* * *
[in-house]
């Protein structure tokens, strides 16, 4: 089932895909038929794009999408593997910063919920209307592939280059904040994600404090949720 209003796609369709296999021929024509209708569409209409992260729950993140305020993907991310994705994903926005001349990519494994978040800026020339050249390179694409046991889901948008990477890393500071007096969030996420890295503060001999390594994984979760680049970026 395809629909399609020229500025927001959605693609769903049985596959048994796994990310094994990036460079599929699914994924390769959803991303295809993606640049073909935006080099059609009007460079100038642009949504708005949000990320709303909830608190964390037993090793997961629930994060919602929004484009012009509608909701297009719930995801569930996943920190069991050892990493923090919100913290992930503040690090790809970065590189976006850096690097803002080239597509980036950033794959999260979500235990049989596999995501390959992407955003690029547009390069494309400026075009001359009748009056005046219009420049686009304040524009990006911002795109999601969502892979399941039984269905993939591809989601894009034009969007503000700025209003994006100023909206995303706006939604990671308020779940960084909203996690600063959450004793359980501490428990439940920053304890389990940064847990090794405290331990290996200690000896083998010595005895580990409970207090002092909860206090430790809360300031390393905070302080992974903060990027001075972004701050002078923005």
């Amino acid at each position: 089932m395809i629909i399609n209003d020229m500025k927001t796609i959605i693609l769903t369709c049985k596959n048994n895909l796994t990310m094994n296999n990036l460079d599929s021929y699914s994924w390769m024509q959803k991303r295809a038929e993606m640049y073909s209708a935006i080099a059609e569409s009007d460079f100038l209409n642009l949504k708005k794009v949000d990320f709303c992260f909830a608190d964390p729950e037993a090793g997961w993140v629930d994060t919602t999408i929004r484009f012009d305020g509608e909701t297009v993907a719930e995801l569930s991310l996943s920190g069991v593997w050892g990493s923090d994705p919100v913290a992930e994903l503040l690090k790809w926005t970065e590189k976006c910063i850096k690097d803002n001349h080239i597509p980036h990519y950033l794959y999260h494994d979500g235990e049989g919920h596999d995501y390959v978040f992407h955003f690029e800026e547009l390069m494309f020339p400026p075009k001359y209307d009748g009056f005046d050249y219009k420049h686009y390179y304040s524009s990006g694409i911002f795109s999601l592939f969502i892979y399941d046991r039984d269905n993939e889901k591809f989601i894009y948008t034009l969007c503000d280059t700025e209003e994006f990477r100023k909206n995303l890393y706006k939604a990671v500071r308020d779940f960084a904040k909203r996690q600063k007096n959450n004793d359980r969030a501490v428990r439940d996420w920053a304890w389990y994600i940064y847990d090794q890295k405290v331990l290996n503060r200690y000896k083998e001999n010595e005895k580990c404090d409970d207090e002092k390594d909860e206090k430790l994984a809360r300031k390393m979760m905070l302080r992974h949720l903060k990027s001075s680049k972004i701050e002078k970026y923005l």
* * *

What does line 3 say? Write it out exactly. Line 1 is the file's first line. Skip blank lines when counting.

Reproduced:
């Amino acid at each position: 089932m395809i629909i399609n209003d020229m500025k927001t796609i959605i693609l769903t369709c049985k596959n048994n895909l796994t990310m094994n296999n990036l460079d599929s021929y699914s994924w390769m024509q959803k991303r295809a038929e993606m640049y073909s209708a935006i080099a059609e569409s009007d460079f100038l209409n642009l949504k708005k794009v949000d990320f709303c992260f909830a608190d964390p729950e037993a090793g997961w993140v629930d994060t919602t999408i929004r484009f012009d305020g509608e909701t297009v993907a719930e995801l569930s991310l996943s920190g069991v593997w050892g990493s923090d994705p919100v913290a992930e994903l503040l690090k790809w926005t970065e590189k976006c910063i850096k690097d803002n001349h080239i597509p980036h990519y950033l794959y999260h494994d979500g235990e049989g919920h596999d995501y390959v978040f992407h955003f690029e800026e547009l390069m494309f020339p400026p075009k001359y209307d009748g009056f005046d050249y219009k420049h686009y390179y304040s524009s990006g694409i911002f795109s999601l592939f969502i892979y399941d046991r039984d269905n993939e889901k591809f989601i894009y948008t034009l969007c503000d280059t700025e209003e994006f990477r100023k909206n995303l890393y706006k939604a990671v500071r308020d779940f960084a904040k909203r996690q600063k007096n959450n004793d359980r969030a501490v428990r439940d996420w920053a304890w389990y994600i940064y847990d090794q890295k405290v331990l290996n503060r200690y000896k083998e001999n010595e005895k580990c404090d409970d207090e002092k390594d909860e206090k430790l994984a809360r300031k390393m979760m905070l302080r992974h949720l903060k990027s001075s680049k972004i701050e002078k970026y923005l």